3. "He was born about 1634" is appropriate because his date of birth [unknown] wascomputed from a reference to his age at time of death, [i.e.,in John Scribner Jenness's "Memorial of Hon. Richard Jenness p. 8].However, there is no evidence to indicate that Hampton, England was his birthplace.It was commonplace for the founders of New England colonial communities to name them after their home town in England, but Francis wasn't one of the founders of Hampton NH. As an indentured servant he also wouldn't have had any say in the naming of any town.Furthermore, family members who have sought evidence of him or his [as yet unknown] parents in Hampton England have come away empty-handed.
4.After 1671 Francis lived in what is now known as Rye NH and he died there in 1716. The property lay in an expansion, or overflow area adjacent to, but beyondHampton's town limits and probably didn't have a name in Francis's time. Francis's sons, joined by several neighbors, successfully petitioned to have their homestead area named the parish of Rye in 1726 [source: J.S. Jenness, op.cit.,p. 10].So many of Francis's descendants lived in Rye during the next 2-3 generations that it was sometimes known locally as Jennesstown.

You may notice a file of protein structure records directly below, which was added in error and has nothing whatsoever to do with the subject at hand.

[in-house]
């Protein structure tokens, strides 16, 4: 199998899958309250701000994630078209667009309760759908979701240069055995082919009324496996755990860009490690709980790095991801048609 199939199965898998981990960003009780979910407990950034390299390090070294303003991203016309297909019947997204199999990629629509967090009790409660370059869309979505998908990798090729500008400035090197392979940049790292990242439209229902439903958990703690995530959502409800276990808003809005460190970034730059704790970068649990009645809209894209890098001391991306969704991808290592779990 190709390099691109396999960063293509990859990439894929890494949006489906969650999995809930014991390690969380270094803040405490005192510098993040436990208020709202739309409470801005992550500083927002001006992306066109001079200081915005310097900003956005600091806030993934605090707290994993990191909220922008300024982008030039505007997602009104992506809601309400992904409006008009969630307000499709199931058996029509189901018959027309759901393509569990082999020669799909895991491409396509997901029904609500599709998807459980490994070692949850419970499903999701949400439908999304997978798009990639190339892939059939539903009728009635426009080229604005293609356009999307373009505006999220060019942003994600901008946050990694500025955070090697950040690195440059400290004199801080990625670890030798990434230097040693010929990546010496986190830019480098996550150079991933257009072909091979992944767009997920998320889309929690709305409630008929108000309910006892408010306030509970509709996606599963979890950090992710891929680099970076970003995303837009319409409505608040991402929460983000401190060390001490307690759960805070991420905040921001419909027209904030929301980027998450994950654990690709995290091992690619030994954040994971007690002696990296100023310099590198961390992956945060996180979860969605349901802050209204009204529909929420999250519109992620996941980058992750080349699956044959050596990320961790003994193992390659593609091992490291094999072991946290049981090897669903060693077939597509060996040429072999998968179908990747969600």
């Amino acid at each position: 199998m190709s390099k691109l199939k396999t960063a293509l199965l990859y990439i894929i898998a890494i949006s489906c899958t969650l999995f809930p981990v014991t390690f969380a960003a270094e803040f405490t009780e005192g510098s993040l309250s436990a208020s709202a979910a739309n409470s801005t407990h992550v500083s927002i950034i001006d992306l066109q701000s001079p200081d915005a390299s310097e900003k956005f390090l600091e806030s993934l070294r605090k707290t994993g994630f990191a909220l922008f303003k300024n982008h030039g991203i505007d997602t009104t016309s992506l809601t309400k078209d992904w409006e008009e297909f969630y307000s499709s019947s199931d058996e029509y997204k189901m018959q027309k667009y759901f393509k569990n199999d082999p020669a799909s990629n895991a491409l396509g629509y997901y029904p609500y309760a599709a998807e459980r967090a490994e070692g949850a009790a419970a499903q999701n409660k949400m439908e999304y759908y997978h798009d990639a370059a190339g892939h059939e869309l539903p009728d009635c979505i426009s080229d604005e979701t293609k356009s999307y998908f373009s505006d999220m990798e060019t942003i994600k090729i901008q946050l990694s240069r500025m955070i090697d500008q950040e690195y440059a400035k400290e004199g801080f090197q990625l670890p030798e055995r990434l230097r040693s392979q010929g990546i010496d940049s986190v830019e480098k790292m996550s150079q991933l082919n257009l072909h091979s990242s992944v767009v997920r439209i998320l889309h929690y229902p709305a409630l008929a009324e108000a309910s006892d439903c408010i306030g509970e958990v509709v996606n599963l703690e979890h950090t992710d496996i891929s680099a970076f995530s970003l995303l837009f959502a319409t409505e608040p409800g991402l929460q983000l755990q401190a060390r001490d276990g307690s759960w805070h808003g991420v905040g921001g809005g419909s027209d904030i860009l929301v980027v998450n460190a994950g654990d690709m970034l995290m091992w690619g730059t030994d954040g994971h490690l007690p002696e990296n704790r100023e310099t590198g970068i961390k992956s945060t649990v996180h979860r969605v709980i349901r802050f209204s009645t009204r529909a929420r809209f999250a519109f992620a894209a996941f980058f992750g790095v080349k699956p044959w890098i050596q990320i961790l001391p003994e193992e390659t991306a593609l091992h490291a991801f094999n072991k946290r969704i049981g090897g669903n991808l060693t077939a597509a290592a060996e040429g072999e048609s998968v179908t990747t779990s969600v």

5.Francis married Hannah Swaine on "ye 15; 12 mo. 1669', not in 1671 [source: Sanborne & Sanborn, op. cit., pp. 76, 557].
6.Francis and Hannah Swaine had seven children, not six. Their oldest son / first child was Thomas, born at Hampton on February 23, 1671, died by drowning at nearby Little Harbor on August 24, 1696 [source: Parsons: "History of Rye NH" p.381].
7.Hannah Swaine was the daughter of William Swaine (1619-1657) and Prudence Marston [daughter of Capt. William Marston (1592 -1671) and Sabrina Page], not of
William Swaine and Prudence Martin. [Source: Louise H. Tallman: "Rye Families" p. 1].
The references in your "Notes" to the Jenness homes in Pittsfield and Deerfield connect these localities to Capt. Richard Jenness, Francis's youngest son. Richard was the best educated of Francis's children and in adulthood became a lawyer, politician, close friend of New Hampshire's then colonial Governor, and an owner of substantial properties in various parts of New Hampshire.At his death, Capt. Richard was rich [!] and his bequests helped numerous sons and grandsonsto become even richer. The Deerfield and Pittsfield estates were particularly well situated and fine and not at all representative of the holdings of the majority of Francis's descendants. Francis's sons Hezekiah and John each had large families and most of them remained in the Rye NH area. They weren't nearly as well to doas the "Richards". In fact, the first Jenness genealogical histories, written by Capt. Richard Jenness descendants John Scribner Jenness and Eloise Jenness Leonard failed to mention any of the many "Hezekiah" and "John" families.Some "Richard" descendants remain unaware of the existence of these " cousins"to this day, yet"Johns" are more numerous than "Richards" among the 1,000 or more Jennesses currently spread out through about forty-three of the U.S. States.